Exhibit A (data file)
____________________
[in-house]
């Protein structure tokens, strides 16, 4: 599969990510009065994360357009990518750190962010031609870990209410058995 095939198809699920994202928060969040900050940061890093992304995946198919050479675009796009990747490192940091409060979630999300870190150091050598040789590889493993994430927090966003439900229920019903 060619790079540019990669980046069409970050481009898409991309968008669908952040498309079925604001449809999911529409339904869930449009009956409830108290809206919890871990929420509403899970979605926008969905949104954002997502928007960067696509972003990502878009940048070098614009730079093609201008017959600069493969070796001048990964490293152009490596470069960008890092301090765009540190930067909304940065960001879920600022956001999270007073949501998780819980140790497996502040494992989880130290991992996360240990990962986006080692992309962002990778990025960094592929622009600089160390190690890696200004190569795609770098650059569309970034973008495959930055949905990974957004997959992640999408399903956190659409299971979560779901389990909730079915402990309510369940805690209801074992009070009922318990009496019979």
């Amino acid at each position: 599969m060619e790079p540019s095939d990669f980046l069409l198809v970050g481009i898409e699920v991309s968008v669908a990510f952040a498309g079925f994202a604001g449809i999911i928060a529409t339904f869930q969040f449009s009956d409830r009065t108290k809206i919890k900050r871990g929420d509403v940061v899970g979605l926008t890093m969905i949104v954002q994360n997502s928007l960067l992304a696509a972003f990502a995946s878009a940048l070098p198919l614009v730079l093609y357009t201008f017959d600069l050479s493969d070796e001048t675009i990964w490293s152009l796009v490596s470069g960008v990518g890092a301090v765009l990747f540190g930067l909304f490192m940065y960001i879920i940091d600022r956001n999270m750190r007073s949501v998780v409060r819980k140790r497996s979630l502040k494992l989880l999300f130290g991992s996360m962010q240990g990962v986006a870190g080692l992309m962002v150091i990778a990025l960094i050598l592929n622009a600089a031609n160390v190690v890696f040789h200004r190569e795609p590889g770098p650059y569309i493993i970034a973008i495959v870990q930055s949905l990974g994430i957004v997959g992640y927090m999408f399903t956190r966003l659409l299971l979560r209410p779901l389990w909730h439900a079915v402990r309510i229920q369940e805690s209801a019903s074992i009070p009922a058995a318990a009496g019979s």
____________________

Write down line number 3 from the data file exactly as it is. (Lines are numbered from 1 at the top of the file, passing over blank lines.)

């Amino acid at each position: 599969m060619e790079p540019s095939d990669f980046l069409l198809v970050g481009i898409e699920v991309s968008v669908a990510f952040a498309g079925f994202a604001g449809i999911i928060a529409t339904f869930q969040f449009s009956d409830r009065t108290k809206i919890k900050r871990g929420d509403v940061v899970g979605l926008t890093m969905i949104v954002q994360n997502s928007l960067l992304a696509a972003f990502a995946s878009a940048l070098p198919l614009v730079l093609y357009t201008f017959d600069l050479s493969d070796e001048t675009i990964w490293s152009l796009v490596s470069g960008v990518g890092a301090v765009l990747f540190g930067l909304f490192m940065y960001i879920i940091d600022r956001n999270m750190r007073s949501v998780v409060r819980k140790r497996s979630l502040k494992l989880l999300f130290g991992s996360m962010q240990g990962v986006a870190g080692l992309m962002v150091i990778a990025l960094i050598l592929n622009a600089a031609n160390v190690v890696f040789h200004r190569e795609p590889g770098p650059y569309i493993i970034a973008i495959v870990q930055s949905l990974g994430i957004v997959g992640y927090m999408f399903t956190r966003l659409l299971l979560r209410p779901l389990w909730h439900a079915v402990r309510i229920q369940e805690s209801a019903s074992i009070p009922a058995a318990a009496g019979s």